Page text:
Take up a new interest or hobby. Depression can cause you to lose interest in things you once loved or enjoyed and it can be really difficult to regain your interest during an emotional state. Try doing something you haven’t done before such as taking a dancing class, cooking or baking classes, art or pottery. When I was in high school my mother would make cookie arrangements and cookie cakes for a number of events. I would sometimes help with decorating the cookies and found this satisfying and a fun way to get my mind off of other things that were bothering me. Take up nature walks or bird-watching as a healthy hobby to get out in nature.
Volunteer or work with animals. If you struggle with social interaction between people, animals can be your next best friend, especially dogs. Volunteer with your local animal shelter or veterinary clinic by becoming a foster to a pet in need. It’s a great way to find comfort and provide a service for others in need to gain a sense of purpose.
Take a mental health day. We all have bad days at work or school from time to time. Sometimes the stress and chaos can become too overwhelming and we feel the weight of it all that at times it may seem too much to handle. Take a day to assess your mental health and find productive ways to address your emotions. Take the day to unplug yourself from everything and really focus on your emotional well-being.
Reading can have a surprising effect on your mood. If you have ever watched a movie with a really compelling theme that moved you, books can provide that same effect. There are some really good reads that provide inspiration and motivation to help you find purpose. You might want to check out these good finds at your local library or bookstore. They can also be found online, but a walk through a bookstore can provide a calming atmosphere that you find a new interest in on a regular basis. If you’re not really a fan of reading physical books or print opt for audio-books that you can tune into during a relaxing bath or on your daily commute.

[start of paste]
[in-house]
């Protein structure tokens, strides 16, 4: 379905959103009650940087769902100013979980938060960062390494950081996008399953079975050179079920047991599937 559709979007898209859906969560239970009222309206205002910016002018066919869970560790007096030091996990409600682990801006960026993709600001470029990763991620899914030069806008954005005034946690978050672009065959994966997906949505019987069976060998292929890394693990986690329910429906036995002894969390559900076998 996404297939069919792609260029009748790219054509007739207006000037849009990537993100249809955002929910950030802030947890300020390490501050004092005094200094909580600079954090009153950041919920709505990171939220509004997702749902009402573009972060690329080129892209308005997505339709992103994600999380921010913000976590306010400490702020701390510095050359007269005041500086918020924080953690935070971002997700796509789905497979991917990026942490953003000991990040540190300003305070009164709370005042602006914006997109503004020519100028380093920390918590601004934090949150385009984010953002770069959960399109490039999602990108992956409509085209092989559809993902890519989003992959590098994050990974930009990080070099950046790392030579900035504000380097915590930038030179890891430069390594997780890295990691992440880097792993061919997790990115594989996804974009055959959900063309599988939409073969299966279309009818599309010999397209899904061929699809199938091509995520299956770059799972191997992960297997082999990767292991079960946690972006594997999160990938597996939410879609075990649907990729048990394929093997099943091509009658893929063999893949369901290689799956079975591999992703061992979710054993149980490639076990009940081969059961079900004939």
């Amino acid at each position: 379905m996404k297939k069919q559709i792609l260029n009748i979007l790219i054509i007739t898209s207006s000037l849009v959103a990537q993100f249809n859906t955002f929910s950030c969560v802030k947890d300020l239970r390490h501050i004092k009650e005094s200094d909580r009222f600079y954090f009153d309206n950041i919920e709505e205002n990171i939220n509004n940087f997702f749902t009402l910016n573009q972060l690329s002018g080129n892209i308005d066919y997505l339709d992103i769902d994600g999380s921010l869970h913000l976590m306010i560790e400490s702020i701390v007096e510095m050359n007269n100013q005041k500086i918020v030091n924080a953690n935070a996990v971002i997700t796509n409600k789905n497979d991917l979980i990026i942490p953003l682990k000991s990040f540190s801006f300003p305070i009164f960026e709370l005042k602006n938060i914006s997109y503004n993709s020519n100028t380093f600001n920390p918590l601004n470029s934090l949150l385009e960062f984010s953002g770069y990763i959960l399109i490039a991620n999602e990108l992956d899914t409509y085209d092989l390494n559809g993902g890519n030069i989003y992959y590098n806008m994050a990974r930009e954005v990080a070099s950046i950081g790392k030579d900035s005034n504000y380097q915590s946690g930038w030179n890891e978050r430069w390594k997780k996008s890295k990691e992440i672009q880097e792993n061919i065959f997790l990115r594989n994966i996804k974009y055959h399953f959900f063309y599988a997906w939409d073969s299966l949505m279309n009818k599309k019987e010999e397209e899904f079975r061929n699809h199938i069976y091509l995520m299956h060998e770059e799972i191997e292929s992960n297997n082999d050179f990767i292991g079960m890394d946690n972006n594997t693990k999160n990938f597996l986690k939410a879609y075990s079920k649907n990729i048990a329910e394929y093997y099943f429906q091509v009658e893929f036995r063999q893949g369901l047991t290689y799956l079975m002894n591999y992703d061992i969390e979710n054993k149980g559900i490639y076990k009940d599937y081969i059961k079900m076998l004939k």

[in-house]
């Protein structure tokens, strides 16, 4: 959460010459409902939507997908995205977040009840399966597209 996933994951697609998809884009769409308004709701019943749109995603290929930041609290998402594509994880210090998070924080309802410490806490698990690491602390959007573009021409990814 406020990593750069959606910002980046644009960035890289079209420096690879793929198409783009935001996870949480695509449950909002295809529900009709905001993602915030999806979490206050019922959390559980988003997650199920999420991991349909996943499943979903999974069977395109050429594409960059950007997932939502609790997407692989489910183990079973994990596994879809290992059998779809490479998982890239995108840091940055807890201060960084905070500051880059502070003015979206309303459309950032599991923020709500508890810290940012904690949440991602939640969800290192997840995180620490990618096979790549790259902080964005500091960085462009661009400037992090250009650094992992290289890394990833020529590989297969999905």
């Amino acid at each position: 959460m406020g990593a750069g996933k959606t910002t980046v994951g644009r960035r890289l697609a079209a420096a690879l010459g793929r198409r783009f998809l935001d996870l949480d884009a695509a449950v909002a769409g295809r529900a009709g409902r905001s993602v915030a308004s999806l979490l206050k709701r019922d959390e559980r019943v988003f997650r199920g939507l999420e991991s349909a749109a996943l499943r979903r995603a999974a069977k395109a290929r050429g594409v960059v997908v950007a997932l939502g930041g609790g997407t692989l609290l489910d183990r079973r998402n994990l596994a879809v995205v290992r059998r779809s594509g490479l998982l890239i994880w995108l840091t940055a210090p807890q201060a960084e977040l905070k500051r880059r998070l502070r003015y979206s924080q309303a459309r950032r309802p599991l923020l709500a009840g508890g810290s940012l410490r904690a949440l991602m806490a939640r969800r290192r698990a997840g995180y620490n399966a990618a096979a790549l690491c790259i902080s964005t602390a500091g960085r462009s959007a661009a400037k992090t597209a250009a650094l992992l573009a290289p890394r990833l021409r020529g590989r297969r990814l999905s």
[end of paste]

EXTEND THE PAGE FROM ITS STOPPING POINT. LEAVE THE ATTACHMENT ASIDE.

The Perks of Being a Wallflower by Stephen Chbosky is a novel for young adults that follows a teenager with an unconventional style of thinking. It puts into perspective the life of a teenager in high-school and serves as a reminder of a character many can relate to.
It’s Kind of a Funny Story by Ned Vizinni entails the trials and challenges of a teenager in a new school. The story follows him through his struggles with depression and an attempt at taking his own life in a compelling book that offers some humor in the midst of it all.
Anne of Green Gables by L.M. Montgomery is a classic favorite for all ages. It is written about an orphaned girl who goes to live on a farmhouse known as Green Gables. She is unlike anyone else with a wide imagination and longs to be accepted as Anne of Green Gables.
Yes Please by Amy Poehler provides rich inspiration, comedy, advice, and collective stories that aim to provide hope from a real perspective that speaks to the reader like a friend.
The Silver Linings Playbook by Matthew Quick is a literary fiction novel that has also been converted into a movie. It provides a great reminder to take life one day at a time and inspires hope for battling depression.
Eat, Pray, Love by Elizabeth Gilbert is a memoir of her seeking out what she really wanted in life escaping from a job she loathed and a marriage she felt trapped in by exploring three diverse cultures. It offers a great incentive to rediscover the greater things in life.
Finding safe and effective ways to distract yourself from the feelings of depression are great for coping and recovery. Just don’t expect to see immediate results in relief of your depression symptoms. Recovering from depression and suicidal state of mind is still a process, one that requires you to acknowledge your emotions. You can’t put off your feelings forever because it will eventually catch up to you. Find a reliable outlet to speak about your feelings and emotions with someone or a support group. If you have tried reaching out to someone with little or no success try another source.
When seeking treatment or options for a medical problem it isn’t uncommon to seek a second opinion if you don’t agree on the first one or find it unhelpful. If you feel your needs are not being met for your emotional well-being don’t stop seeking help. It’s important during recovery and healing to continue working through your emotional needs for improvement. There are many forms of treatment and not everyone responds the same way. Trust that there is a way out of the slump you are in; you just have to find it.